VMware have just released VMware vRealize Automation 7.1 vRealize Automation 7.1 Release Notes Download VMware vRealize Automation 7.1 (MyVMware account required) Remember those change requests and Approvals when your doing an upgrade - and for your own sake, test the upgrade path in a representative environment first! :-)

Written by Christopher Lewis on August 23, 2016 .

VMware vRealize Automation

Just got confirmation that I’ve been selected to be included in the vExpert Class of 2016. I am truly humbled that my contribution to the wider VMware community has been recognised by my peers. I have only had the opportunity to share my thoughts, tips, tricks and experiences for the last 9 months but look forward to maintaining this for many years to come. In becoming recognised as a vExpert, I will be listed amongst some giants of the industry and community!

Written by Christopher Lewis on August 19, 2016 .

VMware vExpert

I thought I would share a quick script to create a vCenter User Role with all the appropriate permissions for use with vRealize Automation (6.x or 7.x). The script creates a new User Role within vCenter called vRealize Automation User. Note: if you don’t like the name you can change the $role property to anything you like. The script prompts for following information: vCenter Server FQDN the vCenter/SSO User with rights to create the role the vCenter/SSO User password the vRealize Automation Service account (that you want to assign to the permission) And then automagically creates the new vCenter role with the required privileges and assigns permissions to the vRealize Automation service account from the root of the vCenter Server and propagates down.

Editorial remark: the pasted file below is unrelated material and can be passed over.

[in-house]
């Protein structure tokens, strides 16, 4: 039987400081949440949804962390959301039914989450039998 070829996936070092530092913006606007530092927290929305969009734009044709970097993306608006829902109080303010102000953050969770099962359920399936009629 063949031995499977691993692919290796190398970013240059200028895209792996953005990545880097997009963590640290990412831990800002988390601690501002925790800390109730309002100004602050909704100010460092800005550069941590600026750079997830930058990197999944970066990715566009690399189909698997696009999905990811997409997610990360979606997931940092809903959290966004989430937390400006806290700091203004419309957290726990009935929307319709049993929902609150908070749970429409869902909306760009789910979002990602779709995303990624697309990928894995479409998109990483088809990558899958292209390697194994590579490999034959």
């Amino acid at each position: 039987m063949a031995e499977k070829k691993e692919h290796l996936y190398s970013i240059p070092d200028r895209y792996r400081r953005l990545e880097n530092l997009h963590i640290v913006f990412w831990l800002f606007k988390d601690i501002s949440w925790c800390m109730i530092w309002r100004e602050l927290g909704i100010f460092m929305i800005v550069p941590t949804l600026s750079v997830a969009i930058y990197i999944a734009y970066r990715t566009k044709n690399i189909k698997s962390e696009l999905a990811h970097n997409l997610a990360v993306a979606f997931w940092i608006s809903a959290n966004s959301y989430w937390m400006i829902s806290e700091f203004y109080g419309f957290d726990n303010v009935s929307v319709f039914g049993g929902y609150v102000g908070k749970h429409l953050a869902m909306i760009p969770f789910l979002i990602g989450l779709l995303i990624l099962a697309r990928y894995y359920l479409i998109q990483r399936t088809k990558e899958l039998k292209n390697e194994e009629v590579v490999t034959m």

Written by Christopher Lewis on August 16, 2016 .

PowerCLI PowerShell

This is the final post in a series of post on automating the deployment of the Platform Services Controller (PSC). To be honest I didn’t expect these posts to turn into a series but as I like to share. The previous two articles in this series can be found here: HOWTO: Automate the installation of the External Platform Services Controller using PowerCLI & JSON - Part 1 How to Automate the installation of the External Platform Services Controller using PowerCLI & JSON - Part 2 Within this final post, I will tackling the automated deployment of a two node PSC Cluster and will be sharing the script I use.

Written by Christopher Lewis on August 11, 2016 .

Platform Services Controller VMware vRealize vSphere

Over the last few months I have been designing and building a solution for vRealize Automation 6 for a customer. (I know, I know, its not the latest and greatest version with all the whiz-bang features of vRA7 - but the only solace I take is that the VCAP-CMA exams are currently based on vRA 6 - so hopefully it is good practice). You will have noticed that the last few posts I have created are concerning the VMware vSphere Platform Services Controller (PSC) and how to install it (and automate it).

Written by Christopher Lewis on July 29, 2016 .

VMware Platform Services Controller vRealize Automation vSphere

As a follow on to my previous article, HOWTO: Automate the installation of the External Platform Service Controller using PowerCLI & JSON - Part 1, I had a new customer requirement to deploy the Platform Service Controller as the identity solution for vRealize Automation 6.x, but this time directly onto a VMware vCenter Server rather than an VMware vSphere ESXi host. I can hear you all screaming at the article about vRealize Automation 7, how it is much cooler and has its own highly available vIDM - but this project started when vRA7 had only just come out and the customer didn’t want to take the risk.

Written by Christopher Lewis on July 25, 2016 .

Platform Services Controller PowerCLI PowerShell PSC VMware vSphere